Windows and Doors

Windows and Doors

Sukkot 2009: What is a Sukkah and Why Do Jews Sit In Them

Sukkot, the week-long Jewish holiday which begins at sundown this Friday, October 2, 2009, goes all the way back to the Hebrew Bible. Exodus 23:16 and Deuteronomy 16:13 describe it as an Israelite Thanksgiving (but without the turkey), while Leviticus 23:42-43 describes it as an exercise in collective memory – telling all future generations to spend a week living in Sukkot, huts, to remember how their ancestors lived in huts as they made the 40 year journey from slavery in Egypt to freedom in the Promised Land.
So Sukkot, singular Sukkah, is a holiday which celebrates the journey from hard times to better times, and the sukkah itself symbolizes how we make that journey and even how we understand what it means to make our journeys successful. In that way, Sukkot is for all of us, Jewish or not, and however we observe the holiday, it speaks to the journey all of us are on.
The sukkah itself is temporary structure, usually constructed with wooden or soft fiber walls, and is traditionally used for all meals during the week of the holiday. In warm climates, many people even sleep in their sukkot, making it their home as much as possible for the week.
Sukkot 2009
But how does eating in a hut help us on our journey?


The answer depends upon how one understands the connection between the sukkah of today and the one’s in which those Israelites sat millennia ago.
According to the Talmud, there are two understandings of that connection. One view is that we are recreating today, a version of the actual huts in which the Israelites lived long ago. On this view, the holiday celebrates that we can always find some shelter along the way and that even if the journey is long, we will eventually get there. It’s a message that even today, as we make our own journeys to the promised lands we each pursue, we can help construct the structures that we need on our journeys and that we can celebrate the steps we take along that path even though we have not yet arrived at our desired destination.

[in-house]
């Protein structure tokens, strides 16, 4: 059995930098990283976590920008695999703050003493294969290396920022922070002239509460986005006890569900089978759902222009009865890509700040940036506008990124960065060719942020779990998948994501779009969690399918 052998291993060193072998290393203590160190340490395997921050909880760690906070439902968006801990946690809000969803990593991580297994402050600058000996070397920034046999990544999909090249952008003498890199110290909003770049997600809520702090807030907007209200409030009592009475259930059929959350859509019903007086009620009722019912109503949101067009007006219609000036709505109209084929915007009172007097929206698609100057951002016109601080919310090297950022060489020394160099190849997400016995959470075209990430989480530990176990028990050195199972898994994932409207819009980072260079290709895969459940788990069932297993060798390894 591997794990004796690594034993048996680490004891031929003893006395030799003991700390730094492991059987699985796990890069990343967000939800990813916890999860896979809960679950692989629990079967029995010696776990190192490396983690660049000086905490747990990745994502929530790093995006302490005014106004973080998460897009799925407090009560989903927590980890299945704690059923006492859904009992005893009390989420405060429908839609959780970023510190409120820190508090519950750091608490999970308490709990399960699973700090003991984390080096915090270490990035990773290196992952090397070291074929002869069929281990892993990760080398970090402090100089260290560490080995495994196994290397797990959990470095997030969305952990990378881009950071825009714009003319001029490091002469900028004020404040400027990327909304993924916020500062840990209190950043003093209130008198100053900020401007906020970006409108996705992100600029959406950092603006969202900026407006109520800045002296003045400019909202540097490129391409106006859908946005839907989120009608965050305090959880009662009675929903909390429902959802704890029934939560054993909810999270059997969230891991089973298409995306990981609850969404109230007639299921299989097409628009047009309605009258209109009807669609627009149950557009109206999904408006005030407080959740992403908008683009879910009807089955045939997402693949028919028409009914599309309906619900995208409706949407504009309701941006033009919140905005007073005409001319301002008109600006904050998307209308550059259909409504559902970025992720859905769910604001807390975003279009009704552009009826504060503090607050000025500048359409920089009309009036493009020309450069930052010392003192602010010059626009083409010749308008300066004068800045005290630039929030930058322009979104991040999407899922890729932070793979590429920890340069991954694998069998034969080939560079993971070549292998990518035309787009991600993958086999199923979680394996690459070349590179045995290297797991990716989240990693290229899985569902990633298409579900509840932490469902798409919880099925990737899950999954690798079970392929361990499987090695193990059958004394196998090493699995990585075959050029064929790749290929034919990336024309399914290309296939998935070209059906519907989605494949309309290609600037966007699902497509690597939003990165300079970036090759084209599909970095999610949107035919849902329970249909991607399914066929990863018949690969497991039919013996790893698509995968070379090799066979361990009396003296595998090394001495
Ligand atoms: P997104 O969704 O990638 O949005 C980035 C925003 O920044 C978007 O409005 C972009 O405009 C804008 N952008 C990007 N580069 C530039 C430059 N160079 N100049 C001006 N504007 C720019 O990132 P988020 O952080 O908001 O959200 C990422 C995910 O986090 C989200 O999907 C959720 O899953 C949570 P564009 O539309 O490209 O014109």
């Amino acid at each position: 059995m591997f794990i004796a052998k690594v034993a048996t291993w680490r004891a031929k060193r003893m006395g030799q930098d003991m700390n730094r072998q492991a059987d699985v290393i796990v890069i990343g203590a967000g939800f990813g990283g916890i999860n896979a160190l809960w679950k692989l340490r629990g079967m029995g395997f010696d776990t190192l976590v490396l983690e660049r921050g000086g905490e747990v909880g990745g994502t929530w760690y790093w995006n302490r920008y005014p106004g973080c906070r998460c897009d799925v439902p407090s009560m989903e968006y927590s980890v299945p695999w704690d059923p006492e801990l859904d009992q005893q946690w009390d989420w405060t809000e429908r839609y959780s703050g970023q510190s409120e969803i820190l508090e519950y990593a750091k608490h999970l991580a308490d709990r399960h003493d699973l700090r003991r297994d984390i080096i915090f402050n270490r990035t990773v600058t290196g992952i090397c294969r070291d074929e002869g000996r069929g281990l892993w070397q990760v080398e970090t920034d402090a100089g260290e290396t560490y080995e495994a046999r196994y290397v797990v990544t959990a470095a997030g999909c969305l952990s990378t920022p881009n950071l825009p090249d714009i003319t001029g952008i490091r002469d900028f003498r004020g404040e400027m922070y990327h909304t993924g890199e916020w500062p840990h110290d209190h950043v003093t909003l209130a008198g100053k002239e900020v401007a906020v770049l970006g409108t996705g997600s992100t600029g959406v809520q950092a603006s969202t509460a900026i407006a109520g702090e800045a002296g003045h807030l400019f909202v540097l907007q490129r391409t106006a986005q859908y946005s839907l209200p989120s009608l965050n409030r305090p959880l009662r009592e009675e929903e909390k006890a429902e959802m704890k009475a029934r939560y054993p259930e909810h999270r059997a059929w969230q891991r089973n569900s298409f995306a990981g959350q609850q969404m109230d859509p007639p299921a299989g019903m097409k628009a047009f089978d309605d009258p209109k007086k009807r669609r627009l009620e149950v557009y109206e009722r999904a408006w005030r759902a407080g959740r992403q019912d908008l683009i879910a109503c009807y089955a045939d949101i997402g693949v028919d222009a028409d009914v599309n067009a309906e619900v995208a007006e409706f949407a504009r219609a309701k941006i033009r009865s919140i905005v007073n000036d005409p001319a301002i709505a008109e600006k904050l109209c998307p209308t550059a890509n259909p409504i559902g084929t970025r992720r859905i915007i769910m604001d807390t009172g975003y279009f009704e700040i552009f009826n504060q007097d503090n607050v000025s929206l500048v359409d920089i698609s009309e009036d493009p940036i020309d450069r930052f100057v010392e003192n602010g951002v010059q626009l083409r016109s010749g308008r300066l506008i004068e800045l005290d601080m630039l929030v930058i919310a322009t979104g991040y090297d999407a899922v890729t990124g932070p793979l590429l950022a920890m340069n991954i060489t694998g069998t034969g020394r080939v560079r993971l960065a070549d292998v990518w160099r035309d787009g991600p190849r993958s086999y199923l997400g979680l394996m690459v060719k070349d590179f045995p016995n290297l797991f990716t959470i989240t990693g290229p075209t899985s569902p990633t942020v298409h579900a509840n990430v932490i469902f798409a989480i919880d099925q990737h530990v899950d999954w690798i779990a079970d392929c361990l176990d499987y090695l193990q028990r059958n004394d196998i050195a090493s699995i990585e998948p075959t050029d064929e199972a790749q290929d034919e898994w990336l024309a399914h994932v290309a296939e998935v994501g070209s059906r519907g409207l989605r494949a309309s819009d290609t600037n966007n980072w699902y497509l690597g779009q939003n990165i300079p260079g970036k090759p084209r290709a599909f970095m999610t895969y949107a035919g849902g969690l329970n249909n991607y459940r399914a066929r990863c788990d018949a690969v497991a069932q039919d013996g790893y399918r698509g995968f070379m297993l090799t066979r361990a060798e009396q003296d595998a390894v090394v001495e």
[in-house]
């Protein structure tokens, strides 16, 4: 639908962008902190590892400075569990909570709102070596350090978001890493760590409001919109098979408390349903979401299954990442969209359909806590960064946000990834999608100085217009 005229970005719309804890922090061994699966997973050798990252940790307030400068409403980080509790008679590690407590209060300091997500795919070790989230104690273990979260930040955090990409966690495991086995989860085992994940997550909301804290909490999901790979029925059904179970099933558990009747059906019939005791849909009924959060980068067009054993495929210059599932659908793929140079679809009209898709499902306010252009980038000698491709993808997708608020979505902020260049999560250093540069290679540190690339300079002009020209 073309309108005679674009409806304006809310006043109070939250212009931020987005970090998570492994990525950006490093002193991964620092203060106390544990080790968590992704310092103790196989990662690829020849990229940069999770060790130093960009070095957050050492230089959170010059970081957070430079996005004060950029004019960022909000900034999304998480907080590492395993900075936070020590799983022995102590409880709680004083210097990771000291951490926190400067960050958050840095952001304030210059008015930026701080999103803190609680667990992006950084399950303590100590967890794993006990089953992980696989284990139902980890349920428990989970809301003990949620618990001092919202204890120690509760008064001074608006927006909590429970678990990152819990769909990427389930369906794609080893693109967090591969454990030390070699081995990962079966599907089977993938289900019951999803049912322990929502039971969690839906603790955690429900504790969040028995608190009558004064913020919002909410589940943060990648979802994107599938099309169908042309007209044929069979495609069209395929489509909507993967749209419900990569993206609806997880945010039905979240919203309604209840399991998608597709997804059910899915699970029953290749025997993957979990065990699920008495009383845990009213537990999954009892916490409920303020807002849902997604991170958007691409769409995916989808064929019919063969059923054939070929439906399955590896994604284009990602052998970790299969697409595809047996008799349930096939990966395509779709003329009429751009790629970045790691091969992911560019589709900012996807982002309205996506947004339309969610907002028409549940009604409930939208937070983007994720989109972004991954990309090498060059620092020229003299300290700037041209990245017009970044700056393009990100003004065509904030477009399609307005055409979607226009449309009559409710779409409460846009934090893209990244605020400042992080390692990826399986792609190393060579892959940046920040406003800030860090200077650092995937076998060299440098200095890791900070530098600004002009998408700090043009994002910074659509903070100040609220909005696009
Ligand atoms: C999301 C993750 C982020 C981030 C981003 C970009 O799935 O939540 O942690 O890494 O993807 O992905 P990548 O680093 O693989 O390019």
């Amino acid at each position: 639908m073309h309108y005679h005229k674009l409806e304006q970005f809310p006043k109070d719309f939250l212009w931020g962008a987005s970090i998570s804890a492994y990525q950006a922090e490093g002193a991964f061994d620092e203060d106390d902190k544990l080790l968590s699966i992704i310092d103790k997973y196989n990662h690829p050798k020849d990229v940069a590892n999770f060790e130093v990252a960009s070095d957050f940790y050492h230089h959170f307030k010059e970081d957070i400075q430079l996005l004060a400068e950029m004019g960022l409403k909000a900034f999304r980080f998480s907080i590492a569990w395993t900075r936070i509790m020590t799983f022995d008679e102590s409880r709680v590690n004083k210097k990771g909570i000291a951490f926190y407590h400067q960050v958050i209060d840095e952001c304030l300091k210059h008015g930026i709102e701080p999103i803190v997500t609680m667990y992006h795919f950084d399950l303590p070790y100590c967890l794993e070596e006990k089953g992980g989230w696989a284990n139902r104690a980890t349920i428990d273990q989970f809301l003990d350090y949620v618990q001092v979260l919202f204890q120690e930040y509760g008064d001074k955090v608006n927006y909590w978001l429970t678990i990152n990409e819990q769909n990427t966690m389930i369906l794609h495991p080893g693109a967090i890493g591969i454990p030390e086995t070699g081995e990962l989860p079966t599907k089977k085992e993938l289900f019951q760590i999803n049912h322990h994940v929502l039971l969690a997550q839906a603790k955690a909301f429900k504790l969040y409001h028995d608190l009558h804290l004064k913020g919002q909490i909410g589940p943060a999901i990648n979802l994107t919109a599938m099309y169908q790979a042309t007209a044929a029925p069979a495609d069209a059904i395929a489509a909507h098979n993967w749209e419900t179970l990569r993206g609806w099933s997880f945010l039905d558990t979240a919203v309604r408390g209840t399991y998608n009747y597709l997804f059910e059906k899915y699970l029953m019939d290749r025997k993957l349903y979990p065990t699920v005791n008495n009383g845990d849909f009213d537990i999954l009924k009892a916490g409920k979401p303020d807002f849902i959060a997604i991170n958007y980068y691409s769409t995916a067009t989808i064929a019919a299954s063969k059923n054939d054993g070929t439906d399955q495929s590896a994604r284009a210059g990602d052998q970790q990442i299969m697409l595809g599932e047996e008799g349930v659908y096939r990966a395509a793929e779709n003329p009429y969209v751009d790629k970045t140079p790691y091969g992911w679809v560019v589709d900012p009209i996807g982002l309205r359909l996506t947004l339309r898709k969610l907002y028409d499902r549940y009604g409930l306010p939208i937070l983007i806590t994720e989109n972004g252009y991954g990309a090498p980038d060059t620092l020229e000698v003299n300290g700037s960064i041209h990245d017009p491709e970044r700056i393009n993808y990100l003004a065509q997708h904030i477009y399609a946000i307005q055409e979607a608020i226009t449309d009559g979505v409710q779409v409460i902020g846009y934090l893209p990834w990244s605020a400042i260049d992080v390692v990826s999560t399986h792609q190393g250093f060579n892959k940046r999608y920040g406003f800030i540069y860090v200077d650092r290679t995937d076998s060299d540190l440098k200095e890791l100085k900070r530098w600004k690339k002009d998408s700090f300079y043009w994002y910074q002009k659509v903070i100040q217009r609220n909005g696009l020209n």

The second understanding in the Talmud says that the huts of today recall the “Clouds of Glory” (think Spielberg’s Prince of Egypt or Demille’s Ten Commandments) in which the Israelites lived — that God actually housed people in the protective presence of God’s self. Amazingly, or perhaps not, it is this mystical understanding which is recorded as the normative view and is the one which guides how contemporary sukkot are built. The Sukkah of today is a vision brought to life, of what it means to experience Divine protection. And the defining feature of this construction is that it must have a leaky roof!
That’s right, according to the laws of sukkah-building as recorded in the Jewish legal codes, for a sukkah to be a sukkah, its roof must be able to allow rain in and those inside to see the stars above. In other words, Divine protection is many things, but it does not insulate us from every undesirable thing in the world, nor does it blind us to the beauty of those things which lie beyond it.